Chua eventually progresses into closer looks at Zimbabwe, Kenya, and Namibia as well, but again, the "black" population is treated as uniform, homogeneous, and otherwise without individuality, compared to white enclaves that are contrasted with each other regularly and repeatedly defined by minute differences in original European nation and relationship with outside nations (namely the UK and US). The only example of any such comparison is a brief comment on the Herero, a tribe that the Germans nearly exterminated in putting down anti-colonial revolutions during the aptly named Herero War. Chua simply notes that, during colonial exploitation in Namibia, "Germans, who starting in the late 1890s turned the dozen or so major ethnic groups constituting black Namibia into forced labor - almost annihilating the particularly rebellious Herero tribe" (Chua, 100). The only inclusion of differentiation among what the Europeans decided were "black" Africans is in the context of a response to colonial actors - there's no sense of localized experience in Chua's initial analysis without a stronger emphasis on the distinctions between the white colonizers and the black populace. For now, Chua places the only distinguishing between black Africans in a context that obscures that with the distinguishing between colonial agents and colonial subjects.

Next week, we'll move onto Chua's section on African intermediaries - the only distinct group among black Africans she discusses in depth.

Wednesday, April 13, 2011

Hegemony (WOF)

Chua's chapter on Russia and its (sometimes Jewish) oligarchs is perhaps her most convoluted yet. Beyond her initial point that class and ethnicity interact and sometimes become indistinguishable for certain actors, she seems determined to characterize individuals differently, depending on their race and class. We saw this written large in her previous chapter on Latin America - where white elites were largely excused from their classist and racist behavior and the poor, predominantly ex-slaves of African descent and highly marginalized indigenous peoples, became a faceless mass which Chua chided for challenging (quite calmly in most examples) ethnic and class bigotry.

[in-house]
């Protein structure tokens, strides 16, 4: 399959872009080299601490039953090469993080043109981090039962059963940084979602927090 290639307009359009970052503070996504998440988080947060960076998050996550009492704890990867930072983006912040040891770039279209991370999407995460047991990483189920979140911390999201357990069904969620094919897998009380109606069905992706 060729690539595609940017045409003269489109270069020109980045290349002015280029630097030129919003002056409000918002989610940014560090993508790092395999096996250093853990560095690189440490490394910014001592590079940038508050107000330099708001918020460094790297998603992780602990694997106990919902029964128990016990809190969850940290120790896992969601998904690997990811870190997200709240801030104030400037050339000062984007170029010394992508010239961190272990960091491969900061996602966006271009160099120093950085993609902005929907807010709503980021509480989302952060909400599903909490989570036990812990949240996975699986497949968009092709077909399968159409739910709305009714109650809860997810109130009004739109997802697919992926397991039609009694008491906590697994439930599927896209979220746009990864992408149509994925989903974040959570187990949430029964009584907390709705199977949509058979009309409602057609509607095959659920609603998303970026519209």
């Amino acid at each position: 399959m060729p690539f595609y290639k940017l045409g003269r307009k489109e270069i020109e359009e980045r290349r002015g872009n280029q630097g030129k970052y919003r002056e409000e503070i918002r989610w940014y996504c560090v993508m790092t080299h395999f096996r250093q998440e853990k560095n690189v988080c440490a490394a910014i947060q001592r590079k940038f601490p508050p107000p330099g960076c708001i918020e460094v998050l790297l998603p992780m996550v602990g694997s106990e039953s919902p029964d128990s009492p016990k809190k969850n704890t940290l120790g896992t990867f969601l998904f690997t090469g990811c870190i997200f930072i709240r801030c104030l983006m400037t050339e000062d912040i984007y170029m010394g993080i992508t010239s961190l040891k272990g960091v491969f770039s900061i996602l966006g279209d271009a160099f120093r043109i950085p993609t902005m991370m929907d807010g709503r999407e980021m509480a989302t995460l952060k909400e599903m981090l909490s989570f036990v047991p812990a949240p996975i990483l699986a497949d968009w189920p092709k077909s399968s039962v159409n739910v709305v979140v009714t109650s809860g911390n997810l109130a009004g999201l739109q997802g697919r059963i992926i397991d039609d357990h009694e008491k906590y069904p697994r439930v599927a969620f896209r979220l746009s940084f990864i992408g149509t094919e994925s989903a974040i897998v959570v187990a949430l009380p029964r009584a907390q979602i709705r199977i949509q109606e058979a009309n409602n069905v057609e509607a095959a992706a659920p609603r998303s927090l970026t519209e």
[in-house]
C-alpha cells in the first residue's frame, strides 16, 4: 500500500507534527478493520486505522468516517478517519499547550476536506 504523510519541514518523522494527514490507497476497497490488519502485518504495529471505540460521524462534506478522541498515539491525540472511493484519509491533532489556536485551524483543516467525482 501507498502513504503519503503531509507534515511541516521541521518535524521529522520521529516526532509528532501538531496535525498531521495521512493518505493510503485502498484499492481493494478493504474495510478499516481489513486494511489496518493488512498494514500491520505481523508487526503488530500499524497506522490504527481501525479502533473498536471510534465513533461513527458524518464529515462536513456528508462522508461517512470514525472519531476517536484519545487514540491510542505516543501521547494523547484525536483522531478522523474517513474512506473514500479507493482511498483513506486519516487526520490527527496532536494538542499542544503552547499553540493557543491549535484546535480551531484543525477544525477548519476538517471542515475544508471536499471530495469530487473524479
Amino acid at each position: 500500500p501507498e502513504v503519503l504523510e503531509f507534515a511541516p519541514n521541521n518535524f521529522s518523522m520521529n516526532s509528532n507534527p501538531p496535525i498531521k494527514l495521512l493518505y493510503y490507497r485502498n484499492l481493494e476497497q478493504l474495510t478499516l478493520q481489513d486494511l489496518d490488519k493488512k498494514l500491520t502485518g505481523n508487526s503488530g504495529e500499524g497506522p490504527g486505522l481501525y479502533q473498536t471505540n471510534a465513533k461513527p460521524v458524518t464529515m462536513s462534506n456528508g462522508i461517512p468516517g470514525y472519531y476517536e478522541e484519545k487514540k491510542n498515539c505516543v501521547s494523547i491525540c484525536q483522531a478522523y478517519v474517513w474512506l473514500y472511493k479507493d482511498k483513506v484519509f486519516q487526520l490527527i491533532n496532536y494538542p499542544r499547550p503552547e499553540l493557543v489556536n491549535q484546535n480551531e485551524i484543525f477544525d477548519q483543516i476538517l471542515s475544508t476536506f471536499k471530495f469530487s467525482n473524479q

That simplistic division doesn't work as well for Chua in the case of Russia, it seems. When a historically alienated ethnic group - Jews - become the elite over a white population, Chua seems more willing to explain their behavior and appearance in terms of their ethnicity, and other wise reduce them to that. Because of that, she contrasted the gentile Russian oligarch's furniture with those of his Jewish counterparts - and called the Jews tacky. As the chapter progresses, she moves from typifying the Jewish experience into discussion of the individual oligarchs, but continues to cast Jews in a negative light. She unquestioningly quotes a description of one of the businessmen, which calls him "the apotheosis of sleaziness" and "Slight and balding, with lovingly manicured hands and a fondness for larding his conversation with Latin phrases" (Chua, 87). The common antisemitic stereotypes of Jews as corrupt (sleazy), unattractive (slight, balding), unmanly (manicured hands), and soft intellectuals (fondness for Latin phrases) apparently never occurred to her as a reason to disregard that source.